Cross-posted from the Congressional Management Foundation blog
One of the fastest growing and potentially empowering technologies for engaging citizens, interacting with elected officials, and building better communications is virtual town hall meetings. These meetings can take two forms: a telephone town hall or an online town hall that employs other technology beyond the “conference call” experience of a tele-town hall.
This post will reference two content pieces that can improve telephone and online town hall meetings. The first, Feeding America, a national nonprofit that organizes food banks in the U.S., delivered an outstanding presentation at this year’s National Grassroots Conference hosted by the Public Affairs Council. They offered “10 Rules” for conducting virtual town hall meetings, presented below. The second is a substantive research report conducted by CMF entitled “Online Town Hall Meetings: Exploring Democracy in the 21st Century,” which included extraordinary results on how virtual town hall meetings could increase trust in Members of Congress, improve voter participation rates, and actually change people’s opinions on divisive issues of the day.
Here are Feeding America’s 10 rules for virtual town hall meetings, slightly adapted for this post with a little explanation.*
- Identify a “hook” to make it interesting. Make it topical and relevant. People don’t tune into a program unless they find it interesting. A virtual town hall meeting won’t be successful if the topic doesn’t connect with the audience.
- Maintain control of process. This doesn’t mean censor ideas your Member or organization disagrees with. It does mean have a clear process, a thoughtful moderator, and a method for vetting questions to ensure that constituents have an opportunity to ask intelligent questions.
- Spread the word early and often to promote the event. A Member or organization can promote a virtual or telephone town hall in a variety of ways, including social media, external stakeholders (and their email lists), and your website. To put this in monetary terms: every person recruited to a virtual town hall meeting by one of these methods is a person that you don’t have to pay your telephone town hall vendor to recruit.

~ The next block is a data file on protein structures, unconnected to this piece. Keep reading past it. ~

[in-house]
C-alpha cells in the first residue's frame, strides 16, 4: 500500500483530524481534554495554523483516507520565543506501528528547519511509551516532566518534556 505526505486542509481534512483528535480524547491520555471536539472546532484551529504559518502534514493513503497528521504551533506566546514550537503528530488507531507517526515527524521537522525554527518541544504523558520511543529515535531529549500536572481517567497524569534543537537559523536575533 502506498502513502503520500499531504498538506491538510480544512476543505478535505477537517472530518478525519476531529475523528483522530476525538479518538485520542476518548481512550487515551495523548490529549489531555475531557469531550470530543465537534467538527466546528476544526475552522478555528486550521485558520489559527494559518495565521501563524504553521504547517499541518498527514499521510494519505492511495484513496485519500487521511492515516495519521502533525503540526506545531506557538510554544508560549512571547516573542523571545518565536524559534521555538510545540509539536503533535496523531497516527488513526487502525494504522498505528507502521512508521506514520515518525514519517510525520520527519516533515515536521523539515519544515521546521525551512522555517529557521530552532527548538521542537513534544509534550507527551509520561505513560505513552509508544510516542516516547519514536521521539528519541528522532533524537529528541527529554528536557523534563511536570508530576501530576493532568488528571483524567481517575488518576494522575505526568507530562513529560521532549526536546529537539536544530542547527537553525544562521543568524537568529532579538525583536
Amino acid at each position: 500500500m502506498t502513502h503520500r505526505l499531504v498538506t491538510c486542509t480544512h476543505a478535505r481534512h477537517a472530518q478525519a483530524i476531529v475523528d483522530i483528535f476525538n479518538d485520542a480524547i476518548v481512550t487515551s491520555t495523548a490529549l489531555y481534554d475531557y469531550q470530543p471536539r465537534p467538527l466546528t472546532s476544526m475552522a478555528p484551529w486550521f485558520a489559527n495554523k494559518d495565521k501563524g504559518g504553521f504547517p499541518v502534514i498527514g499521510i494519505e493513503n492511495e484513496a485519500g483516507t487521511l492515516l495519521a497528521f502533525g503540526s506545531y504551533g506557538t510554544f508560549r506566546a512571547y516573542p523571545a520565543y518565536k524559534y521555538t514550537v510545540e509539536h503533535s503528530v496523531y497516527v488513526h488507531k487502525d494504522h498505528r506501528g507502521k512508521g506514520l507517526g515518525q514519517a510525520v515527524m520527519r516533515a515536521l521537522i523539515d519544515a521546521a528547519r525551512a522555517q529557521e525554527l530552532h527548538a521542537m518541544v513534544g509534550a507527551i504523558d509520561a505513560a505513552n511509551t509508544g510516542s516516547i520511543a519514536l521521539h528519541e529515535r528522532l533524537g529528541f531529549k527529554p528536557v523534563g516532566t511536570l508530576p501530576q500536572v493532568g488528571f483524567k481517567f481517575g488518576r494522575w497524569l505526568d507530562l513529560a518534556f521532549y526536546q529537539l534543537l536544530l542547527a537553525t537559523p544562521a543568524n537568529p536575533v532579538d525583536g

- Build a narrative. Keep it simple and personal. Complicated pitches never work. Interaction with constituents and supporters needs to appeal to basic, emotional, actionable issues.
- Maximize time for Q&A. The interactivity of virtual town hall meetings is what attracts supporters and constituents, and what gets them to ask for more. Don’t be afraid that someone is going to ask a tough question. If your Member or organization leader can’t handle the occasional tough question they should probably be brushing up their resume.
- Take on challenging questions. CMF’s online town hall meeting research involved 13 members of Congress who discussed with constituents the topic of immigration – not a softball topic. Prior to the online town hall, 20% of the participants approved of the Member’s handling of the issue of immigration. After the online town hall, 58% supported the Member’s handling of the issue. Support more than doubled … in less than 60 minutes.
- Have subject matter experts available. It’s okay to say, “You know, I don’t have an answer for that question – but I know someone who does.” Principals don’t need to have all the answers, and the occasional Member of Congress or Association president who admits they are human actually scores points with stakeholders as being a normal person.
- Make it fun. Washington needs a LOT more humor. Take the off-beat question, not just the issue-based question.
- Have an “ask.” If you’re a nonprofit, association, or corporation hosting a town hall for your members or advocates, what do you want the participants to do after the meeting? If you’ve discussed a key issue and educated them through a thoughtful virtual town hall meeting, the “ask” might be to engage with a legislator. (Hidden secret: Members of Congress will thank you for your efforts, as the Member or staff will be interacting with someone who went through actual training and understands the issue at hand – as opposed to the constituent who interacted via a one-minute robo-call.)
- Follow up. Very few Americans participate in virtual or telephone town hall meetings. If they do, legislators and organizations have built a relationship with someone stronger than you realize. Take advantage of that relationship, and follow up with more information on the topic or with a request to get more involved in the public policy process.
Virtual town hall meetings are an emerging technology. So it’s wise to experiment with small groups at first to build a comfort level with senior managers, make mistakes, and figure out how to do it best. Yet it is also an extraordinarily promising technology. In a CMF survey of congressional staff, 85% of respondents said that comments at a telephone town hall meeting would have “some” or “a lot” of influence on an undecided lawmaker. That’s a statement about a powerful medium.
[*Editorial Note: CMF thanks Brett Weisel and Feeding America for allowing us to use their presentation at the National Grassroots Conference as the basis for this blog. Otherwise, we would have had to think it up by ourselves … and that’s hard work.]